Holiday bonuses may not be the best form of recognition, says expert
Employers that show gratitude towards workers, whether during the holiday season or not, have a lot to gain, according to one expert.
“The reason why gratitude actually works to reinforce behaviours is because when we are praised for doing something, our brain releases a chemical called dopamine. And dopamine feels really good,” says Michael Timms, leadership development consultant, in talking with Canadian HR Reporter.
“Here’s the key: behaviour that is praised gets repeated simply because we are all addicted to dopamine. We are going to repeat the behaviour that we’ve been praised for previously. That’s why gratitude works as a leader’s tool to increase accountability in the workplace.”
Gratitude also helps reinforce the right behaviours and the right results as it can serve as a positive consequence for workers’ actions, he says.
Employees will see more work parties this year as 26.6 per cent of employers in the U.S. are planning to hold in-person holiday celebrations. This is up from just 5.33 per cent last year, according to a survey by Challenger, Gray & Christmas.
Ways to show gratitude
In using gratitude as a tool to make workers more accountable in their work, leaders should be specific when thanking a worker, says Timms.
“You want to be specific about exactly what it was. I know that a lot of people in leadership positions go around and say, ‘Good job’… and they think they’re being a great leader but, in fact, they may be reinforcing the wrong behaviours. It’s important that you gratify right behaviours and be very specific about what you’re thanking people for.”
It’s also important to thank people for the positive results of their actions at work. Connect results to the show of gratitude, he says. Employers must also give thanks to employees who are living by corporate values.
Regularly scheduled one-on-one meetings can also be used to show gratitude to workers, says Timms.
“[Usually], the purpose of these meetings is to review work that has been done the previous week and to talk about work going to the next week, and to make sure that the employees have what they need. But that’s a great time to thank employees for what went well the previous week.”
Employees are feeling more detached from their organizations amid the pandemic. While nearly two-thirds (65 per cent) feel a sense of belonging and acceptance at work, that’s down from 73 per cent prior to the pandemic, according to LifeWorks.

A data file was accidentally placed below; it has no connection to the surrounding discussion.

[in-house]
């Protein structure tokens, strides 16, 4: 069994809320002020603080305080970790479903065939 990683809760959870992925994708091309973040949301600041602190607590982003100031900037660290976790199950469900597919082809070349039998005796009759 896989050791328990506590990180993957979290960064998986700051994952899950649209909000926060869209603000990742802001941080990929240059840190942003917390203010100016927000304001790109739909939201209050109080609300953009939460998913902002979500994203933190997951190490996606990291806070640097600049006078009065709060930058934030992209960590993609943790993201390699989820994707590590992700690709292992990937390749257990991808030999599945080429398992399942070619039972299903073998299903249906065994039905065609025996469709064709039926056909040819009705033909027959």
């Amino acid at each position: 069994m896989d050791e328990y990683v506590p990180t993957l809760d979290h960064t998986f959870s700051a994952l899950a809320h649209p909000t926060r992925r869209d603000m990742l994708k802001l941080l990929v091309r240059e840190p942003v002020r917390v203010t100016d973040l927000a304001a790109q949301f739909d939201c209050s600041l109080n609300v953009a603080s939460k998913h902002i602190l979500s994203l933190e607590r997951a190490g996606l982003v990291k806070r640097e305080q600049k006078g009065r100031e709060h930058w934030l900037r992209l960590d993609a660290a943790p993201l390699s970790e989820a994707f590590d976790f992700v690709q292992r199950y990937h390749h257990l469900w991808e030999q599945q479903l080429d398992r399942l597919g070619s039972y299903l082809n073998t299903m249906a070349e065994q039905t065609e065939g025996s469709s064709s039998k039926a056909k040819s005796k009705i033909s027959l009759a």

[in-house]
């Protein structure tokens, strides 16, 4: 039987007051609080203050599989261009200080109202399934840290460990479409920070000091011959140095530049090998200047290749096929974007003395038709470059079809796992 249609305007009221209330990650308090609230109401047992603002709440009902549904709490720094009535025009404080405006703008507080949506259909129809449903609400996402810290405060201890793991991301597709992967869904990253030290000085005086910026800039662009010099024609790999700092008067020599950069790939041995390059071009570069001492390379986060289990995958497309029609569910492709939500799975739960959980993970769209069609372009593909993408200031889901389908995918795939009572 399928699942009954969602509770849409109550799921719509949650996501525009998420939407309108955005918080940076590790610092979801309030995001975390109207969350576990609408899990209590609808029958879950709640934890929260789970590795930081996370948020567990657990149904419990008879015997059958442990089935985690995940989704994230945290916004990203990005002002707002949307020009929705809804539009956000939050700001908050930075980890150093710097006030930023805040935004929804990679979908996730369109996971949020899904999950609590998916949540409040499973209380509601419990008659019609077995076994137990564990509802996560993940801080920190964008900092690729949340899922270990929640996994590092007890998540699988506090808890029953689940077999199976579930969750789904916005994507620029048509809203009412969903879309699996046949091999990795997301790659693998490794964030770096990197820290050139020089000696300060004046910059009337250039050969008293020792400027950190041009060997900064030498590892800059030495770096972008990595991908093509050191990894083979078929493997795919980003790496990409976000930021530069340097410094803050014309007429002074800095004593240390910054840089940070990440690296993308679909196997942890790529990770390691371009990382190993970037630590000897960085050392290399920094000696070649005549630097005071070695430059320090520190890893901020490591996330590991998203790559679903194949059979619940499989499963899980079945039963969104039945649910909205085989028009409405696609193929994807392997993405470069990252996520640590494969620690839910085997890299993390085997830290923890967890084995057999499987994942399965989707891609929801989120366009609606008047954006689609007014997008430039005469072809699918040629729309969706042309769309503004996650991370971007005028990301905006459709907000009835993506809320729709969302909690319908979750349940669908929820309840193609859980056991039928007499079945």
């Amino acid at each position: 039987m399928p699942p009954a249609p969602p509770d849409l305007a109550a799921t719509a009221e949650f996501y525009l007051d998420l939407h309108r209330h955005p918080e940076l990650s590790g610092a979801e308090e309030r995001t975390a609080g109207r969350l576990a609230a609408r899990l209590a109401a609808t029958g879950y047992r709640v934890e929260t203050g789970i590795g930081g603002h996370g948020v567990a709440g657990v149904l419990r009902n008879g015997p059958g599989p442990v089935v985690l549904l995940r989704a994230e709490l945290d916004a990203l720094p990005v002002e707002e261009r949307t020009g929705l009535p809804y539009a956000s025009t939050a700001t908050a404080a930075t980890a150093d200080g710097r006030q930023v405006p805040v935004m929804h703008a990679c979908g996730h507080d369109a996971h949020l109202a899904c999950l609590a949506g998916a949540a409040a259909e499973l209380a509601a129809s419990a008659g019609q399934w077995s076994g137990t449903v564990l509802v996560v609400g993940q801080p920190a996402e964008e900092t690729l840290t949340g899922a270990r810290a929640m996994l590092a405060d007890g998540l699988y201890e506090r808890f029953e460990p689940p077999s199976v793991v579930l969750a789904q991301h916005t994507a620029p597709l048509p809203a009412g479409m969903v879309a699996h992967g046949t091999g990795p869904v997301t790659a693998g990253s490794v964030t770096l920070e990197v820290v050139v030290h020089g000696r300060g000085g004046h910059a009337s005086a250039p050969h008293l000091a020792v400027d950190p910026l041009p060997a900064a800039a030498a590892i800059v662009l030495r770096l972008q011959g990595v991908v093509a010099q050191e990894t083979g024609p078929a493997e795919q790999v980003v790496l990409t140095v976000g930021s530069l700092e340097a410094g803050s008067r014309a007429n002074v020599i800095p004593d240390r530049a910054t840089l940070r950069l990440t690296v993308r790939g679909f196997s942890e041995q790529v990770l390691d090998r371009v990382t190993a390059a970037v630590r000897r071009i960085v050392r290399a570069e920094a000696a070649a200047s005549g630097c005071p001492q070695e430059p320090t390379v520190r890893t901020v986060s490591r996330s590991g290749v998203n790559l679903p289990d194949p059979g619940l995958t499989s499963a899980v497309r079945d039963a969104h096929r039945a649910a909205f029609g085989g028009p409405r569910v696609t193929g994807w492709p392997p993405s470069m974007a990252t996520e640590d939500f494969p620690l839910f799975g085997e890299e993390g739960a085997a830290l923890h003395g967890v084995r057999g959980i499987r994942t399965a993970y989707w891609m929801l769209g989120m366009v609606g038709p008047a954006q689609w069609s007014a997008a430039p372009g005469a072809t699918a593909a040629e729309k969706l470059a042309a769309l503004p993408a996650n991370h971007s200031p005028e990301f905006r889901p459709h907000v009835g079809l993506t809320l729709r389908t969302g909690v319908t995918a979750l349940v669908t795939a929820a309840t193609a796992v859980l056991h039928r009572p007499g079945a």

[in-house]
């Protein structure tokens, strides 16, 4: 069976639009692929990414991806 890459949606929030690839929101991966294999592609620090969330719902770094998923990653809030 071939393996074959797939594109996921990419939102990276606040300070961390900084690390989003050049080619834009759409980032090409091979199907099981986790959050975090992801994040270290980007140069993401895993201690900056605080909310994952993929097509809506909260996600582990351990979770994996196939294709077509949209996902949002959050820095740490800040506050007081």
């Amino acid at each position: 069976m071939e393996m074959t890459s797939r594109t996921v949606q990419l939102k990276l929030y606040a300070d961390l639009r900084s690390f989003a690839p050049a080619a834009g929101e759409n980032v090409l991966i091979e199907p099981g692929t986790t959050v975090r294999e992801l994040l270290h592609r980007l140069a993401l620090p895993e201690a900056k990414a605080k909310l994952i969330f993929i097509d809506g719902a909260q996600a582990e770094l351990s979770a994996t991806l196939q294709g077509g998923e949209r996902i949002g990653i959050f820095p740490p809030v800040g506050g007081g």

This recognition is even more important with workers working remotely amid the COVID-19 pandemic, he says.
“The problem with email and text is it has what’s called ‘lower social presence,’ meaning we don’t feel the person at the other end of that email or text is as real as the person we’re looking at. And what that does is it lowers our inhibitions, which means we often say things in emails that we would never say to a person’s face.”
When companies integrate both employee appreciation and diversity and inclusion (D&I), good things happen, especially to the bottom line, according to a new study.
But employers giving cash to workers may be put in an uncomfortable situation, says Timms.
“Showing your gratitude through money is a dangerous game, because people then begin to connect the two. And any time that you try to show gratitude in the future, people are going to be asking: ‘Where’s my money? Where’s my cheque?’” he says.
“I would also not connect bonuses to the Christmas season because that has nothing to do with business results. Accountability is taking ownership of results and working to improve future results.”
If employers really want to use cash to show gratitude, it would best come in the form of a profit-sharing scheme, says Timms.
“If you really want to use money effectively to encourage the right behaviours, some sort of a profit-sharing scheme that says, ‘This money that you’re getting is a direct result of how well we have worked as a team and how we have fulfilled our customers’ needs.’”
In recognition of staff’s “extraordinary efforts” during the pandemic, IKEA Canada has announced provide a one-time financial gift of roughly $6 million to be shared among eligible co-workers.